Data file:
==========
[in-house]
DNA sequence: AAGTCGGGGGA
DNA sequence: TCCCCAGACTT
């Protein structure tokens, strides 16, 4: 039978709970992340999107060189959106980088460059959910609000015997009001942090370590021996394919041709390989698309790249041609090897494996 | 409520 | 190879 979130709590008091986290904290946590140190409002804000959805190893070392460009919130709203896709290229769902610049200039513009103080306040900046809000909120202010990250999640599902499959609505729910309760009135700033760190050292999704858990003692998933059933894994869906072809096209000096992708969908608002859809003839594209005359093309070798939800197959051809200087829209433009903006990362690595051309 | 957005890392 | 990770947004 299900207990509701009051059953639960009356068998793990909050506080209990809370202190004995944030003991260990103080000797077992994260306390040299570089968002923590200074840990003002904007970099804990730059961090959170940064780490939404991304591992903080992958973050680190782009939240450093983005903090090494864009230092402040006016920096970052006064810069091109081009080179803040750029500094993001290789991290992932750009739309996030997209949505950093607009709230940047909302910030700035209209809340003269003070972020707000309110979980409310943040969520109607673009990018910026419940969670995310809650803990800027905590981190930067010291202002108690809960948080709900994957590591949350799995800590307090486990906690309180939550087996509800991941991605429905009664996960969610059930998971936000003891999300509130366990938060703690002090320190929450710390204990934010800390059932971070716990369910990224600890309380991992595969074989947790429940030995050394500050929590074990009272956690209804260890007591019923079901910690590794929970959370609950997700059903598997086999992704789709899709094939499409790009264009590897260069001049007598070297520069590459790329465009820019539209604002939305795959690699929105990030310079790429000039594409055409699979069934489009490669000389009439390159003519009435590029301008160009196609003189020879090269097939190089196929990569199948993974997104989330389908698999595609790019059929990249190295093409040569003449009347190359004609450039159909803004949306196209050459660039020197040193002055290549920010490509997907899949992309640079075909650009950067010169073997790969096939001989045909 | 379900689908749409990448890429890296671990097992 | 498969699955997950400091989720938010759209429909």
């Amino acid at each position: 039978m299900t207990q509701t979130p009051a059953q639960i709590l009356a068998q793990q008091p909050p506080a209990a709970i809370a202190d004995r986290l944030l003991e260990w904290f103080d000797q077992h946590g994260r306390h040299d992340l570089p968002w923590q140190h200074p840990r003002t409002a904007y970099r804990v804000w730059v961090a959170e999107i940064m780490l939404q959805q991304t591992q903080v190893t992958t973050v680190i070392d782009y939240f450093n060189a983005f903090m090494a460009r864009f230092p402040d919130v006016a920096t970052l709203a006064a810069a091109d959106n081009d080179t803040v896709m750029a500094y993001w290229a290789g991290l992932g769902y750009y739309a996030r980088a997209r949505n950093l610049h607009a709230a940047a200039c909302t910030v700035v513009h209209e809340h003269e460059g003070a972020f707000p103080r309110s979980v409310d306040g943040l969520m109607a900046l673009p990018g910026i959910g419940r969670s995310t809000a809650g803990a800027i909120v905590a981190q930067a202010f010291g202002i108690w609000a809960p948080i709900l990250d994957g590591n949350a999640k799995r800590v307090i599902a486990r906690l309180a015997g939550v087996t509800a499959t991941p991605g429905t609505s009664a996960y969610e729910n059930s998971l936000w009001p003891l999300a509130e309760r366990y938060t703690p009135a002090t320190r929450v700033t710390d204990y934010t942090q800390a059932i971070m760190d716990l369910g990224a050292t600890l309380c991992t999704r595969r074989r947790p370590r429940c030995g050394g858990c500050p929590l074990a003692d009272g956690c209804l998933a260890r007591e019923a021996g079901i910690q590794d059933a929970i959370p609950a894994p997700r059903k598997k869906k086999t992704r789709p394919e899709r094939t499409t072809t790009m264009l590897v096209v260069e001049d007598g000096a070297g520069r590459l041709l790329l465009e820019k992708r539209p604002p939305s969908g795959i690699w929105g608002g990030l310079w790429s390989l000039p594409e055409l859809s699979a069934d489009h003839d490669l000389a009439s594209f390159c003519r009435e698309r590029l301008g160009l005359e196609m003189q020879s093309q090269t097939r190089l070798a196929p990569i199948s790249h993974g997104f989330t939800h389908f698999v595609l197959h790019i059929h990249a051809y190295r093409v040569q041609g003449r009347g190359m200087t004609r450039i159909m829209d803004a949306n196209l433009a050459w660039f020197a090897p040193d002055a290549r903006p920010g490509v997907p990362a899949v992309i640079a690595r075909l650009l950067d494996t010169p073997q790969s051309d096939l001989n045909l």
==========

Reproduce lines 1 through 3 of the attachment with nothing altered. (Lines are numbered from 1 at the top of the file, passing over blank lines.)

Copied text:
[in-house]
DNA sequence: AAGTCGGGGGA
DNA sequence: TCCCCAGACTT